Probably the worst episode I’ve seen so far. Rollason really seems to be mailing it in here. As others have pointed out, the assassin seems really confident of his ability to shoot people in crowded rooms during broad daylight and get away with it. Mark, the traitor guy, seems way too mean to actually be concerned with his wife’s future after he’s gone. Even for nastier, rougher Steed, drugging someone’s drink to deliberately make them sick seems. . .wrong. Not sure why 1-12 felt the need to bop Steed on the head if he was just going to let him go anyway; maybe he just doesn't like Steed. :( The whole thing is just way too complicated and hard to believe.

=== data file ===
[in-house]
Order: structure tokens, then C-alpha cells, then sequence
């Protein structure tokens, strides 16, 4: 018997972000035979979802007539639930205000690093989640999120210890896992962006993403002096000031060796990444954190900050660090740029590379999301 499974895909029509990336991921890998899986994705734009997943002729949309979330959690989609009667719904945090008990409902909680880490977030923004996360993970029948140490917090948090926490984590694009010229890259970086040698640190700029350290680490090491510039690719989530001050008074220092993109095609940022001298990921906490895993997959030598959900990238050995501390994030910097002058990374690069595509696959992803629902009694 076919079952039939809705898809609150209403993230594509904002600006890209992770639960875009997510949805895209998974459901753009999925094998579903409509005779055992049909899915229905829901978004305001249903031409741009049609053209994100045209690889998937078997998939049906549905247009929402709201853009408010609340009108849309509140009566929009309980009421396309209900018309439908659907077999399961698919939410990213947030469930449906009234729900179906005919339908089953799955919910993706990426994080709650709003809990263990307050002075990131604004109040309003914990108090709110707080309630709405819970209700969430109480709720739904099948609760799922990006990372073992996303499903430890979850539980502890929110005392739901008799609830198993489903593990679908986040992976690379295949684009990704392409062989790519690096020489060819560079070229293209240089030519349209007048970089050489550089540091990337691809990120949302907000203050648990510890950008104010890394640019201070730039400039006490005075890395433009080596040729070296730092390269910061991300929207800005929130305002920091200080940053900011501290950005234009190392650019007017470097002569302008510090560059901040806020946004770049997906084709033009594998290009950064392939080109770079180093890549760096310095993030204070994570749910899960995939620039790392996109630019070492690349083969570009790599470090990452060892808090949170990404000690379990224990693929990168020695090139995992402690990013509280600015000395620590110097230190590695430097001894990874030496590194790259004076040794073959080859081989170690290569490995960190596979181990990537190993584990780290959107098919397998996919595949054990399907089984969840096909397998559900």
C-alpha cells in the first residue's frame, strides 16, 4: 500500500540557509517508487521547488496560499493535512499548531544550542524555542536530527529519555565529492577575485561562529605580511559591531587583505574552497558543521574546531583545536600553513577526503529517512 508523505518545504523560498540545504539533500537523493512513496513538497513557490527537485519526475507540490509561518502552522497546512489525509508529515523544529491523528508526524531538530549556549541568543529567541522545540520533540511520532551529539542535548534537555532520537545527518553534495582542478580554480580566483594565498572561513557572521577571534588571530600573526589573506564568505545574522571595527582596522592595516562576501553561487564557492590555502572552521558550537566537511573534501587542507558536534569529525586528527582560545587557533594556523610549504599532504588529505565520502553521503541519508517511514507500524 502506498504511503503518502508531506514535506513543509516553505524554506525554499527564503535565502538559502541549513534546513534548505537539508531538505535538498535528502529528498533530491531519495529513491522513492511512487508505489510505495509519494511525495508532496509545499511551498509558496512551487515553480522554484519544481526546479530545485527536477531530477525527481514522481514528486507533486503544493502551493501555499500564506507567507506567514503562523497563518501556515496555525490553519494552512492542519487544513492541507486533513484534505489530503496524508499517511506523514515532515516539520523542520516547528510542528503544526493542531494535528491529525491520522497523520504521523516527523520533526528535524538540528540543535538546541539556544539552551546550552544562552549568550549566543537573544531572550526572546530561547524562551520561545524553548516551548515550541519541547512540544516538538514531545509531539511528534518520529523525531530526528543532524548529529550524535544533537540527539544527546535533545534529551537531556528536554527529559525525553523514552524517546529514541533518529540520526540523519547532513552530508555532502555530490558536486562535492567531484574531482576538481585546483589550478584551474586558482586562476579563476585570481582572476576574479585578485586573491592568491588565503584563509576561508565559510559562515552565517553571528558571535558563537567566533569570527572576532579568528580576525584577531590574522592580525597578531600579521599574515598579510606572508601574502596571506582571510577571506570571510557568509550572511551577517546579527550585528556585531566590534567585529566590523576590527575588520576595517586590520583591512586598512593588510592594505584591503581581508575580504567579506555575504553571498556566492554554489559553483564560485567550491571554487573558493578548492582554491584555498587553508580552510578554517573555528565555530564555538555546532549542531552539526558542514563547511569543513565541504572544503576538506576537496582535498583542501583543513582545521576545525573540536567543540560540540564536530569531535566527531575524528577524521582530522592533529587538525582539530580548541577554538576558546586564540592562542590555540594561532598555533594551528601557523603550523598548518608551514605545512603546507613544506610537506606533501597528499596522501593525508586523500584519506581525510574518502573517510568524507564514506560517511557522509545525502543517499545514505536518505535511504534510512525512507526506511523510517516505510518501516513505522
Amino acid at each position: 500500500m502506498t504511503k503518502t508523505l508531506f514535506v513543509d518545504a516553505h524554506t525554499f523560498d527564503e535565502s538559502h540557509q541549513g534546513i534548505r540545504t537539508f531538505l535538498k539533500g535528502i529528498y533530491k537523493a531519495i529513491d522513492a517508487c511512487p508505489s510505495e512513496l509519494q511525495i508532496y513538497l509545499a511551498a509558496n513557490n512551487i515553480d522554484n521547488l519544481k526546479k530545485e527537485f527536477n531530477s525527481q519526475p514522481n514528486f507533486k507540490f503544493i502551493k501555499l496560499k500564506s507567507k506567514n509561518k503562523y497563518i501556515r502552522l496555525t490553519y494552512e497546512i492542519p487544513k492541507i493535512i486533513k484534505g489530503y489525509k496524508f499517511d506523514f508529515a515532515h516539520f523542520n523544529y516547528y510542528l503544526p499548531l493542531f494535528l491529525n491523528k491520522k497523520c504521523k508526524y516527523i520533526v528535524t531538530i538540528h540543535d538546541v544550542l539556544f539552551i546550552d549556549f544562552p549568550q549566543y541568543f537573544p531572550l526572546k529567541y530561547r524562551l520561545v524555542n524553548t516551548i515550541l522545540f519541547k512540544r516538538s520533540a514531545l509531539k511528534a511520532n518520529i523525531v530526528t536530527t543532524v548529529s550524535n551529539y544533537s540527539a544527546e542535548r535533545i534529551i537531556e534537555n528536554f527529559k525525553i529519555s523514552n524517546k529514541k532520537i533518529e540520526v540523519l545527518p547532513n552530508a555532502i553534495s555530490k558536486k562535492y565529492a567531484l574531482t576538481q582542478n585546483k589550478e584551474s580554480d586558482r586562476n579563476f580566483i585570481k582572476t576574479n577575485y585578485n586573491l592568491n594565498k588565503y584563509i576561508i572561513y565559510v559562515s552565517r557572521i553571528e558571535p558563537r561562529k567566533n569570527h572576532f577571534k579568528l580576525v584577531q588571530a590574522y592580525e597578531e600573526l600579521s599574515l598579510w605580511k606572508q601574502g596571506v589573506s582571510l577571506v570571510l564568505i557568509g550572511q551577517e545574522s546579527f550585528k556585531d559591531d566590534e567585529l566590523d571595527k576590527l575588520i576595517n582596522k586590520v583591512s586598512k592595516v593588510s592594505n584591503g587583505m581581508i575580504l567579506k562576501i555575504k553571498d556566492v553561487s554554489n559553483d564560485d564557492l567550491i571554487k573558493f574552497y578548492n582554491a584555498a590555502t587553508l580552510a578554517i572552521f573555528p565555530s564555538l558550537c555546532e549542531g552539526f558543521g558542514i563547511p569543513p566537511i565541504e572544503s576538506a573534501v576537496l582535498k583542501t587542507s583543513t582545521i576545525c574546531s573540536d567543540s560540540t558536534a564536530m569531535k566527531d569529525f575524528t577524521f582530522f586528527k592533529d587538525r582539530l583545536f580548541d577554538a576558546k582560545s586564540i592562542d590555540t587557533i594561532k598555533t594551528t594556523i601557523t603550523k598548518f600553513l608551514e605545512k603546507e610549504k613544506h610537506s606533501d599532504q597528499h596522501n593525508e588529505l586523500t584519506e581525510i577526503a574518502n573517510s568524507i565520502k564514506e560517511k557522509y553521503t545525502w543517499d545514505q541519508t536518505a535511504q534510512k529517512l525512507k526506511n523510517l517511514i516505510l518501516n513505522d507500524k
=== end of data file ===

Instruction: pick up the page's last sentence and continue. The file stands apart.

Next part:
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Post by johnnybear »

I was so thinking that One Twelve was the baddie as well that I found the ending pretty disappointing because of it! Why did he appear and smile at Steed having been knocked unconscious?
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Post by Lee »

The Final in my Dr King watch along.

THE character has grown on me quite a lot over the last 48 hours, and do feel he would have been better for Steed as the main foil rotating with Mrs Gale this year. It was nice to have another doctor as an aid for Steed - so often he seemed to need the support of someone in that profession. Unlike other reviews here, I don't feel Rollison was going through the the motions, and wondered if some of the scripting given to him the middle about just wanting to be a doctor and not a spy or an agent was a deliberate placement to foreshadow for the viewers that he wouldn't be appearing again - who knows....